What I’ve Been Working On
Storytelling : The Art of Moving Hearts and Shaping Times
My e-book will be on sale on the 9th this month, and I’m super excited to share it with you. This e-book comprises of important lessons on creating good art, based on stories of great figures from different domains. You’ll learn essential insights, from following your calling, beating writer’s block (or creative block), to figuring out what exactly it is you want to express in your work.
I chose the symbol of a campfire because it tells us two things. Number one, no matter what our medium of art is, we’re all connected to the same tradition of storytelling — we move people, we uplift them, we change how they think, we even shape the times we live in. And secondly, it symbolizes hope. Cormac McCarthy talks about “carrying the fire” in his novel “The Road”, which means keeping hope alive in times of hopelessness. No matter where we are, no matter the situation — be it a pandemic or a personal tribulation, our duty as artists is to carry the fire. And I hope this campfire symbol stays with you as you set out to create your own art.
If you’ve ever gotten anything of value from my work, you’re going to love it. Hope to have your support and also, there will be a huge discount on launch day, so don’t miss out!
What I’d Been Reading
The Fish that Ate the Whale by Rich Cohen
As the saying goes, “One man’s trash is another man’s treasure”. In banana plantations back in the day, ripe bananas were seen as trash — because they wouldn’t survive the long shipping, and they would rot before any retailer could get his hands on them. Perceived as having no value, they were simply dumped by the lot.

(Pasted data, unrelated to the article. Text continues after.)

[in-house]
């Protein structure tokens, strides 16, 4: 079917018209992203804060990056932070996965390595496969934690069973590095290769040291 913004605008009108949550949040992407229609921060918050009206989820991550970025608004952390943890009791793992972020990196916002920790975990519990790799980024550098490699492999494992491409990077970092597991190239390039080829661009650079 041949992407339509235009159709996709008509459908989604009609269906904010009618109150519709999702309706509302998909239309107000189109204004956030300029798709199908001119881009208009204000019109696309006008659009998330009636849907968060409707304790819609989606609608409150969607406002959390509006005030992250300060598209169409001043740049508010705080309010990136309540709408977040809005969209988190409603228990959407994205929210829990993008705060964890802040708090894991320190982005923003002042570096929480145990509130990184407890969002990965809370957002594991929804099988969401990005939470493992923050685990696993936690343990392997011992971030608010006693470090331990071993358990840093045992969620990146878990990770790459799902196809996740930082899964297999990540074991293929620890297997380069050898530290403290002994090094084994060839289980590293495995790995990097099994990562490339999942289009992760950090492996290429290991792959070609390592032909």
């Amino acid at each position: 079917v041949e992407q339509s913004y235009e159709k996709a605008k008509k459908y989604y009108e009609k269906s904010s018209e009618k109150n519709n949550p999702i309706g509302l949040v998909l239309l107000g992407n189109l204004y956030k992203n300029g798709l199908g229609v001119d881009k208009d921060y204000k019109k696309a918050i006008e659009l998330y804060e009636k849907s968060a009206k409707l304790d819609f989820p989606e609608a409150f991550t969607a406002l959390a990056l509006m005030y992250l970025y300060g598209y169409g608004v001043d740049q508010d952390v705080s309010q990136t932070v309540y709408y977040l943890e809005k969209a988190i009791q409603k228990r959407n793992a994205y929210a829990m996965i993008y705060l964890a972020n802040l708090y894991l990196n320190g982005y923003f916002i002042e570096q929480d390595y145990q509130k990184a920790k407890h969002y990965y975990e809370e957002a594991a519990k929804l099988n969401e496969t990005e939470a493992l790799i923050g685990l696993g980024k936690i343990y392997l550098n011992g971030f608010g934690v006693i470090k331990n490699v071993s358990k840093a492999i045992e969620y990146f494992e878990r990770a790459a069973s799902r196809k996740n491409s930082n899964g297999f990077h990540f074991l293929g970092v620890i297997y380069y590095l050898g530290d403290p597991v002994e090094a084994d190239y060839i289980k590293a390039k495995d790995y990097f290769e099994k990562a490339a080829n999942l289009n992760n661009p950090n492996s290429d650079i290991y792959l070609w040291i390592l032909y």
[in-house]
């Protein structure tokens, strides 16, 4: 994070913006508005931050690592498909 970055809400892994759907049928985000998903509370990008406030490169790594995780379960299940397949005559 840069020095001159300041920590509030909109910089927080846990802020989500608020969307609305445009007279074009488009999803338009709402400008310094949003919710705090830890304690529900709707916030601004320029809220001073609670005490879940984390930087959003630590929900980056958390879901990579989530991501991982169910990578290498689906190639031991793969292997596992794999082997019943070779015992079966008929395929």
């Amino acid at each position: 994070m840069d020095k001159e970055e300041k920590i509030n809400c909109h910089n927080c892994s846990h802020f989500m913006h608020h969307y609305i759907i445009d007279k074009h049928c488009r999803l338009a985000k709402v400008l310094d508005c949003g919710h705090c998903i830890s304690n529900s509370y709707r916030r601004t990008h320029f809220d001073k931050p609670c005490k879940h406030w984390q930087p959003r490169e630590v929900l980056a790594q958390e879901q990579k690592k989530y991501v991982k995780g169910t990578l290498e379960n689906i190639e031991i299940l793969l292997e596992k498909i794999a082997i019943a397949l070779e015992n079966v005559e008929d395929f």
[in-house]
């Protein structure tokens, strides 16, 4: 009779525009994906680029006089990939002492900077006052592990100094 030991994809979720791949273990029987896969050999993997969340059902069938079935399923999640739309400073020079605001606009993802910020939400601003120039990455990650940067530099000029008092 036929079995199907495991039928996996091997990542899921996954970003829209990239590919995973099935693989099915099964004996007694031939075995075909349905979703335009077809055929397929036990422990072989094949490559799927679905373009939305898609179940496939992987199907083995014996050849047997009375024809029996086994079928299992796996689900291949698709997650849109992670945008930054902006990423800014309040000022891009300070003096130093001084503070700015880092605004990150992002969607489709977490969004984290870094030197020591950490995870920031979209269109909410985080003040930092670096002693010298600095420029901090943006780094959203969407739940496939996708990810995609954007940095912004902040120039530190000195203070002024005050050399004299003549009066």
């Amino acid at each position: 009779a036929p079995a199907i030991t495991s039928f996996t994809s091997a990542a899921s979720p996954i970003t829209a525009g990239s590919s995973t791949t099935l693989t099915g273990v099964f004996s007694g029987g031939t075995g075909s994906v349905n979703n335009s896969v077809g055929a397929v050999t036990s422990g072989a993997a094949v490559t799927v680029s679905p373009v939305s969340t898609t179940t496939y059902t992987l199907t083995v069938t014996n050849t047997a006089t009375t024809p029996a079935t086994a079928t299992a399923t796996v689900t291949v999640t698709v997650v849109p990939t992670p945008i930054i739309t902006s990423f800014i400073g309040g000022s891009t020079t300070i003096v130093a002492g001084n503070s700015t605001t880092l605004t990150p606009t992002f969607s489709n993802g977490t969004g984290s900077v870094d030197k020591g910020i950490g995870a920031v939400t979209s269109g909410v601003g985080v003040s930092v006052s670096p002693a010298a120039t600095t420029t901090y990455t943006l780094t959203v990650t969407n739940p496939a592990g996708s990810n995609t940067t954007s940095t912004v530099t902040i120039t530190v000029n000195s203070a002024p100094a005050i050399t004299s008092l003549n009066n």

But Sam Zemurray, an unassuming Jewish immigrant, didn’t waste his chances. He had the foresight to find treasure in ripe bananas — he could buy them dirt cheap, they were perfectly delicious, and the only challenge was that he had to sell them as fast as he could. And that was essentially how Sam the “Banana Man” or the “Banana King”, as he was called, made his fortune. I’d never get bored of stories about making the most out of hardships or limitations. Needless to say, I thoroughly enjoyed this book.
Means of Ascent by Robert A. Caro
If you’ve read about President Lyndon Johnson, you’d know about two opposing cardinal traits in his character. For one thing, he had great empathy, as he really did care about helping the poor and improving his nation’s lives. Yet, he was also ruthless and pragmatic. He was willing to do whatever it took to win, even if that meant immoral means.
Caro made it clear in the preface of this second volume of the “Years of Lyndon Johnson” series, that in the pages to come, we wouldn’t be seeing much of Johnson’s empathic side. This book covers his ascent to power in the Texas senate — his exciting helicopter campaign, and also, how he stole the election — through bribery, counting his opponent’s votes as his own, even getting votes from the names of dead people. But I guess what’s most devastating is when Caro makes you realize that all of Johnson’s ploys aren’t unique. That’s just how the dirty game of politics are, and how it always has been.
What the Dog Saw by Malcolm Gladwell